Our other 8 YO is the His Excellency 8-year-old blend from Bartels Whisky, a small independent bottler. Four articles have graced the Malt pages in the past so I’ll skip past any introductions today, noting they are generally well-received. But here you don’t get to hide behind previous reviews. All that’s gone before is forgotten when faced with a new adversary. And we don’t have any words of approval from Mr Murray, just the usual words like “finest” written on the bottle. In fact, details are so limited that you can’t tell where the whiskies that make up this bottle come from. Main facts are these; it’s a blended Scotch whisky, aged for a minimum of 8 Years and is bottled at 40% vol. It even has a basic white label, with only the basic details printed on it. No silhouettes of mountain ranges or stags printed on it. This is a little more expensive at £26.65 direct from the Bartels’ website (free shipping in the UK though) but still it’s a bargain price and can be bought in larger quantities if required.

So, with these 8-year-old blended whiskies that won’t break the bank, could we have found a couple of cupboard staples that might potentially get us through the coming winter months? Only one way to find out.

Isle of Skye 8 year old – review

Colour: Mid-Amber, certainly E150 has been added.

On the nose: Subtle woodsmoke with thick buttery caramel, poached and raw pear for starters. Vanilla weaves in, around and in between. It’s a sweet dram, more to my personal preference, but not sickly. There’s a deep but gentle earthy peat note that comes through as a little dried mushroom with wet oak and leather. There’s a toasted almond biscuit and some fudge there too. What’s surprising is to find a lack of cheap nail varnish remover in such a cheap blend. It really makes all the difference. Note to all you other blenders out there – it can be done! It’s a fairly simple nose, but nicely balanced.

In the mouth: Less smoke, but more earthy peat – rich and woody. It continues with buttery vanilla fudge and dried fruits – prunes and raisins in particular. Some clove, oak and fresh apple then the peat comes back to finish things off, but again it’s subtle and graceful, not shouty or abrupt. It’s got a lovely mouthfeel for what I’m presuming is a chill filtered whisky and bottled at 40% ABV. It’s well balanced and it is smooth too.

Score: 7/10

Bartel’s Whisky His Excellency 8 year old – review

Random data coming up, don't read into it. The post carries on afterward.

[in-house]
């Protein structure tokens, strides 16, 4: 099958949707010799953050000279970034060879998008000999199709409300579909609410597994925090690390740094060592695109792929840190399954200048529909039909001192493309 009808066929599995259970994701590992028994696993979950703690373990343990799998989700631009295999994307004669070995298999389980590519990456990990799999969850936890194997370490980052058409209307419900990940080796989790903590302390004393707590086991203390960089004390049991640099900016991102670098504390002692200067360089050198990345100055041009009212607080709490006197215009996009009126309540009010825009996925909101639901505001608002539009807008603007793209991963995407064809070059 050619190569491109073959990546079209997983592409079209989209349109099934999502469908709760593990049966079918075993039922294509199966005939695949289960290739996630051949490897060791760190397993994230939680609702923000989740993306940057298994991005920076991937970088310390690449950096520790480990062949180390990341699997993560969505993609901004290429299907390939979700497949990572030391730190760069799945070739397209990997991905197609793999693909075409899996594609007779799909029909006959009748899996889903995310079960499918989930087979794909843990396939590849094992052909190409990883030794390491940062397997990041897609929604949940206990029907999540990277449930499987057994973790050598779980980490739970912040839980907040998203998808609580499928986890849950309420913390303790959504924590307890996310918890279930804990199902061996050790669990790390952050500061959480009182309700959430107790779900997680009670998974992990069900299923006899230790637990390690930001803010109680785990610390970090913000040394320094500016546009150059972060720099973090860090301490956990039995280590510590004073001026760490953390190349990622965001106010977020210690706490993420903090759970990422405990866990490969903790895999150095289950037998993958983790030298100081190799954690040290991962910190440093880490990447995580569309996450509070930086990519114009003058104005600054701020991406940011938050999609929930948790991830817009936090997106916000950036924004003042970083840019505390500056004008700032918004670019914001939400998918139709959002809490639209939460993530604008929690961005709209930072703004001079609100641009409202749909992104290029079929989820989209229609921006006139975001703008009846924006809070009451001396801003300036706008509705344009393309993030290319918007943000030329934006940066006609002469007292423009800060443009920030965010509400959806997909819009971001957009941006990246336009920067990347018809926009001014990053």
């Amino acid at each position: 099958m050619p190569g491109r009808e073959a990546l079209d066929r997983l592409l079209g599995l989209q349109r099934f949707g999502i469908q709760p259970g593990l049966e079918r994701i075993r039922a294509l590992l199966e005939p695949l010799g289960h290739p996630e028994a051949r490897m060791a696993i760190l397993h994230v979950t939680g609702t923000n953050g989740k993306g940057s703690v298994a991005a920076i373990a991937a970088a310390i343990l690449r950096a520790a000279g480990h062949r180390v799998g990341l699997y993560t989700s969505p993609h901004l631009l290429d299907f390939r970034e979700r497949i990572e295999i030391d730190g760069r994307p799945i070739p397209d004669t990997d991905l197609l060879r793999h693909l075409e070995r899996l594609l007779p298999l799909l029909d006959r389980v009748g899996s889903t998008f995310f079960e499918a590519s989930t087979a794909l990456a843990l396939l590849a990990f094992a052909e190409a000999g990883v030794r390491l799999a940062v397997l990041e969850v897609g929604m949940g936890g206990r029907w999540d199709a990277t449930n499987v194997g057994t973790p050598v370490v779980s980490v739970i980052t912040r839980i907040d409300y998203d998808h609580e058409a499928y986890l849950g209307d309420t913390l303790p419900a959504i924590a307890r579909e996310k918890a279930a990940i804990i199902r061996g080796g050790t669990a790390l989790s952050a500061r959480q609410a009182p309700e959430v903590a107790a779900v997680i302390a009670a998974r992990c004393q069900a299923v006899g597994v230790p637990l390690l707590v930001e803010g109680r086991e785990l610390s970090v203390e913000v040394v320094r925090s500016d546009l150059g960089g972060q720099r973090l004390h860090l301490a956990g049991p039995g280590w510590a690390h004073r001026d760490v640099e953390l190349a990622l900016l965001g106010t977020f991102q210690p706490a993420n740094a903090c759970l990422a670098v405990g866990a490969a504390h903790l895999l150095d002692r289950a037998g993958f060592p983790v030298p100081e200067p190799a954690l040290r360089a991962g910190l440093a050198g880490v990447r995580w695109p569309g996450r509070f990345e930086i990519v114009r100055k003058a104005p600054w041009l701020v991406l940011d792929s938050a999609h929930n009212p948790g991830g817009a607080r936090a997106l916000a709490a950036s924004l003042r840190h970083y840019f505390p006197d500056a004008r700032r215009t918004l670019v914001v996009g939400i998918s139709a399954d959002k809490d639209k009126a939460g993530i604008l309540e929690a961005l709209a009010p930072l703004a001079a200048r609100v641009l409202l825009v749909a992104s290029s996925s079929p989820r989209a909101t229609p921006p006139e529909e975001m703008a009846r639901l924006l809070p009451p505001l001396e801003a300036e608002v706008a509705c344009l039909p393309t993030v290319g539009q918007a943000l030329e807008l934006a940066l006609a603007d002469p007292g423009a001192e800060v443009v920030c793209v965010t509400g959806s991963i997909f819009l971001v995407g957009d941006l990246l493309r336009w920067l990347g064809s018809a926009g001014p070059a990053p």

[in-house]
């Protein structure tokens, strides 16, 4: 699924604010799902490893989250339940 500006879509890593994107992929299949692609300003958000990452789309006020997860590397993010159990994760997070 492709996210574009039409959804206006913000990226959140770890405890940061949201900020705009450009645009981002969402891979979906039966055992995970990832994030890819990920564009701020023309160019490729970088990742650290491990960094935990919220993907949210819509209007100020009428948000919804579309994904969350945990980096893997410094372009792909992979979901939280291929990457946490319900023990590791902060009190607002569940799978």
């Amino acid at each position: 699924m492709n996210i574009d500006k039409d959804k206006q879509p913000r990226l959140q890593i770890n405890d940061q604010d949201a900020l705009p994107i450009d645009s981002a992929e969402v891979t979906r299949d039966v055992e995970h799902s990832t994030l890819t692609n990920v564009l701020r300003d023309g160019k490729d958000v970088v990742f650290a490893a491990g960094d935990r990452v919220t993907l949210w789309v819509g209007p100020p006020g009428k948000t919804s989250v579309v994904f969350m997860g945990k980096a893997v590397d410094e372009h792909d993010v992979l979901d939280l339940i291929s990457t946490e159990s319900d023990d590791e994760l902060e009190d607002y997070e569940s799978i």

Colour: Chardonnay.

On the nose: Light, estery top notes indicate a prevalence of grain, but it’s pleasant, not the industrial note we find in most cheap blends. There’s a floral note (honeysuckle?) with melon, lemon juice and malty biscuits. Creamy custard makes an entry with raisins, raw cookie dough and caramel. There’s a slight nudge of something vegetal in the form of raw celery.

In the mouth: Distinctive peach note, nutmeg and pine wood. A yeasty, bready note with orange peel, vanilla, oak and honey. Some sour apple and grapefruit draw the overall experience away from one that’s overly sweet. It’s a hard one this – perhaps it’s too subtle for my tastebuds, but I’m slightly underwhelmed.



Well, what can I say? I’ll start with the HE8. It’s not big hitting or punchy – it’s a subtle whisky, where you have to really think about what’s going on. It’s not bad, but nor is it good. Bang average considering the price point. It’s not one for me and there are others I’d rather chose at this price. The thing that I liked most was its smoothness for a blend in this price range. Having heard good things about Bartels I do want to try more and won’t let this put me off. They had a 23-year-old Speyside single cask bottling for £65 (no longer available) which seems too good to be true. I must keep an eye out in future.

Which brings me to the Isle of Skye 8 YO. This is another level altogether. Frankly, for £20 it’s really very good, hence my score of 7/10. But even price aside, it’s pretty damn good. I’ve finished the bottle and will soon buy another. Going back each time for another dram I wondered if it was my memory making something up, but each time I was amazed how good this was. If you’re a student getting into whisky, try this – it won’t break the bank (if you don’t like it) and might be a nice introduction to the world of peated whisky if that’s not your thing already. I could waffle on for hours about how the balance of the sweetness offset with the peat and hint of smoke added to the lovely mouthfeel making this such a nice dram. But I won’t. I would like it to be a higher ABV and guaranteed non-chilfiltered to see the full potential. It’s also available as a 12-year-old blend.

There are some commission links above and some that aren’t – shop around, support local where possible. Lead image kindly provided by Tyndrum Whisky and the other comes via Bartels.


Alex lives in London and is on a mission to try every whisky he can. He's enjoyed it for a long while now, but it was just a few years ago that he caught the whisky bug. When he’s not sipping a dram, you’ll find him reading about it, thinking about it, or visiting one of the many whisky shops in Soho.